It is far from us to point out that so far the company has not yet managed the launch frequency once a month, let alone once a week, and so we are afraid that soon Rosie may end up with a bunch of backup rockets ready to go.

Those who are afraid of human android armed with launchers need not worry. Rosie includes a 3.5m by 16m five-blade window combined with a custom six-axis rotary axis. The thing is big enough for the machine to be driven the entire first stage. According to the company, you could "park the bus" in this thing.

We think more about Bertha than Arnold Schwarzenegger.

The next Rocket Lab mission, called Running Out Of Fingers, has a launch window that opens on November 25th and will depart from the company's New Zealand launch complex.

Happy Birthday, Buran

While Apollo is grabbing the headlines of the anniversary, it is worth noting that the 31st anniversary of the Soviet Council occupied a winged orbiter, Buran, turned last week.

Started in response to the US Space Shuttle Program, work on the project began in the early 1970s, commencing the construction of orbits (only one of which would fly into space). in 1980. Although visually similar to the US shuttle, Buran relies on the engines of a power booster to send the spacecraft into orbit. Without having to haul three major space shuttle engines (SSMEs) around, Buran would also enjoy greater payload capacity.

If he had flown more than one non-stretched test flight.

After a long series of jet-assisted atmospheric tests, the First Operational Spacecraft was launched on November 15, 1988. The orbit advanced took off two orbits before successfully landing in pilotage. After the money was withdrawn, another flight was withdrawn as well as missions. For all its magic, putting something on Buran was downright expensive compared to the alternatives.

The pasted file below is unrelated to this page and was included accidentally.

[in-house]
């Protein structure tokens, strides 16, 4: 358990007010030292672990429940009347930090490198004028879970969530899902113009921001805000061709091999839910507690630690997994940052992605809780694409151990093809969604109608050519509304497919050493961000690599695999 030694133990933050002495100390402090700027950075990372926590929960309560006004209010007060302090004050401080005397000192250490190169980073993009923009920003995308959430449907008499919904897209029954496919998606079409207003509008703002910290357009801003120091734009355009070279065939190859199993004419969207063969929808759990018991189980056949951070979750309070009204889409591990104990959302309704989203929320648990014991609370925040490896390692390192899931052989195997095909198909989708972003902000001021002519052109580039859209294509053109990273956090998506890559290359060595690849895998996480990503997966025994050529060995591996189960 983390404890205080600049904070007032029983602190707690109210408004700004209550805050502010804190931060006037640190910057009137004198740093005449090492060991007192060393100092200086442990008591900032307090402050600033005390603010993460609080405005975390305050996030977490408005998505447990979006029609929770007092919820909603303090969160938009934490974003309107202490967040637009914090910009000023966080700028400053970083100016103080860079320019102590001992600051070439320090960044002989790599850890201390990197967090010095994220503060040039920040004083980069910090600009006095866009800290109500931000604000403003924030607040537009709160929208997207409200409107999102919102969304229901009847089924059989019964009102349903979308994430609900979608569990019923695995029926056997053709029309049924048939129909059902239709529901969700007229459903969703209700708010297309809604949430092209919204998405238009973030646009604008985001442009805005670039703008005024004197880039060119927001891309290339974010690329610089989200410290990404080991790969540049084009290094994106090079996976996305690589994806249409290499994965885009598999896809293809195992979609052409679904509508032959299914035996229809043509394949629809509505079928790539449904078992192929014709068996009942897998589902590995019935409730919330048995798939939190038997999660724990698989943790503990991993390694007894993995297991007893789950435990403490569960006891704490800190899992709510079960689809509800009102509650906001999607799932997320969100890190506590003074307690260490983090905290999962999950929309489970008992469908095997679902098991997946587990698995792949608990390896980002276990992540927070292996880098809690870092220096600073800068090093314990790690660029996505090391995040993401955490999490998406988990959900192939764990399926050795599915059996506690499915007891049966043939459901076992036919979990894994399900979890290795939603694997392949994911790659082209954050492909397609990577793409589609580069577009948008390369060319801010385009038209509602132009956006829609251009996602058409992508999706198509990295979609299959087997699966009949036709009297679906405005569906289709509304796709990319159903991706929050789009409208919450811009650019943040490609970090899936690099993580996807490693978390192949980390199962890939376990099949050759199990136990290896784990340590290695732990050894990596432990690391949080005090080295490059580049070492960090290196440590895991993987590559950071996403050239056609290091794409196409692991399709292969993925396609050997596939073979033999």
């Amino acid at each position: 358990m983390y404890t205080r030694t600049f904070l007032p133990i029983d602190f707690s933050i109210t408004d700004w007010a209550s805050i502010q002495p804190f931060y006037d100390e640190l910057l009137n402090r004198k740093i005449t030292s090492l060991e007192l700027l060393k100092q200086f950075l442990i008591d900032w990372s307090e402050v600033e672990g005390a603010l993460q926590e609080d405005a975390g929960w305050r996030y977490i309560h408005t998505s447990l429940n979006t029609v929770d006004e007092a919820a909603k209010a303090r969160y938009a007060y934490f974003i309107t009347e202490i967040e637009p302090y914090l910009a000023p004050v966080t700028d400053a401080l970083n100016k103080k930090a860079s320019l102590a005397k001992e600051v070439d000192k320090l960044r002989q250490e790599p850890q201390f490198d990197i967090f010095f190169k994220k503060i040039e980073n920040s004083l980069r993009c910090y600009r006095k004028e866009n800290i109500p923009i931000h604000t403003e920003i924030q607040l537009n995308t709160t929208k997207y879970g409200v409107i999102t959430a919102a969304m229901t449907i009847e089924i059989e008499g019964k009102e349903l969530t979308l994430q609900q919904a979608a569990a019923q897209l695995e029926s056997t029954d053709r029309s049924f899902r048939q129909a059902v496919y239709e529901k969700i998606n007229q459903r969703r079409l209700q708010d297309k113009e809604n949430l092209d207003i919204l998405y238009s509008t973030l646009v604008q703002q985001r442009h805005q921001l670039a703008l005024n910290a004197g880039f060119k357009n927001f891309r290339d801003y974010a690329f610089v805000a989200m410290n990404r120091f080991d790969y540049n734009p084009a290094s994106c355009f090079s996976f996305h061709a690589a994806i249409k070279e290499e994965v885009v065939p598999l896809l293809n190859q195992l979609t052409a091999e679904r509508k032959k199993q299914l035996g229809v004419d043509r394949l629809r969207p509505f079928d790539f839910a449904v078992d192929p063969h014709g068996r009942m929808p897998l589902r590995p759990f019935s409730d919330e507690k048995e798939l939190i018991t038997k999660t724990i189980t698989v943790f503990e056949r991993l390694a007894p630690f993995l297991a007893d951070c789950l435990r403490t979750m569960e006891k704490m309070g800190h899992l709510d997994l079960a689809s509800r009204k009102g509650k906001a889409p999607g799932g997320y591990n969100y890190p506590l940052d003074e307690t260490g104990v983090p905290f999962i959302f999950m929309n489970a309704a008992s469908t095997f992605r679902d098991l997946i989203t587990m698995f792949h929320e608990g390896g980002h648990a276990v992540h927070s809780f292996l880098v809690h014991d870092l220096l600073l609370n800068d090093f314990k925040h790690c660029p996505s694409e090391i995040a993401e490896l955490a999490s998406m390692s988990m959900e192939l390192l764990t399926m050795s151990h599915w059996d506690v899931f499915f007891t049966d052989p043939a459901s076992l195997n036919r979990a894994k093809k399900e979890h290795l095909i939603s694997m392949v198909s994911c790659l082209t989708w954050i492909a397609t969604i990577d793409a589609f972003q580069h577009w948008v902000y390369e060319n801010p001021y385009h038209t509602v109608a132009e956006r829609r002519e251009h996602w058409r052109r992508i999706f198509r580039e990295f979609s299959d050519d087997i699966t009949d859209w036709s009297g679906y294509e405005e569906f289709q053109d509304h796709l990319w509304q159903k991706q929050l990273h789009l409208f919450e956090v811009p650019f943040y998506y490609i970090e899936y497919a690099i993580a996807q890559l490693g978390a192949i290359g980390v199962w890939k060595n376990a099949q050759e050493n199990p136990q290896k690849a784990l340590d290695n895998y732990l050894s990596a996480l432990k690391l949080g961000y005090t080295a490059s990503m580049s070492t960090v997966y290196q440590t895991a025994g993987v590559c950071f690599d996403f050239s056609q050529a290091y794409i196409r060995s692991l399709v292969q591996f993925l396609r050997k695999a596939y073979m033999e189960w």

Unfortunately, the flight version of Buran was destroyed when the roof of its hangar Baikonur collapsed. However, the Buran prototype, OK-GLI, can however be viewed in Germany at the excellent Technik Museum Speyer.

Listen Al Shepard Gives Trio Nuts, Dress Up

The makers of an indie movie Search for Skylab tweaked the documentary on America's first space station as they found the audio of an Al Shepherd astronaut boss crew that failed to notify mission control that one of the three, Bill Pogue, had dropped while in orbit.

The Shepard Crew Operational Lock comes in 1 hour and 12 minutes.

Other welcome improvements were made in the quality of some of the film material (except for the 1970s cinemas) and the insertion of some additional content, such as. interview with a farmer from Esperance who monitored the impact of Skylab in 1979.

We looked at the original cut in March and we liked what we saw.

The creator, Dwight Steven-Boniecki, also cut himself a lot from the movie and told us, "For me personally, there are no more moments in the movie where I would like to change it."

Those (like us). who paid cash for this thing on Vimeo during the day will now have an updated version available. Otherwise, the price of a few beers remains the price for anyone interested in a little-forgotten American space history. ®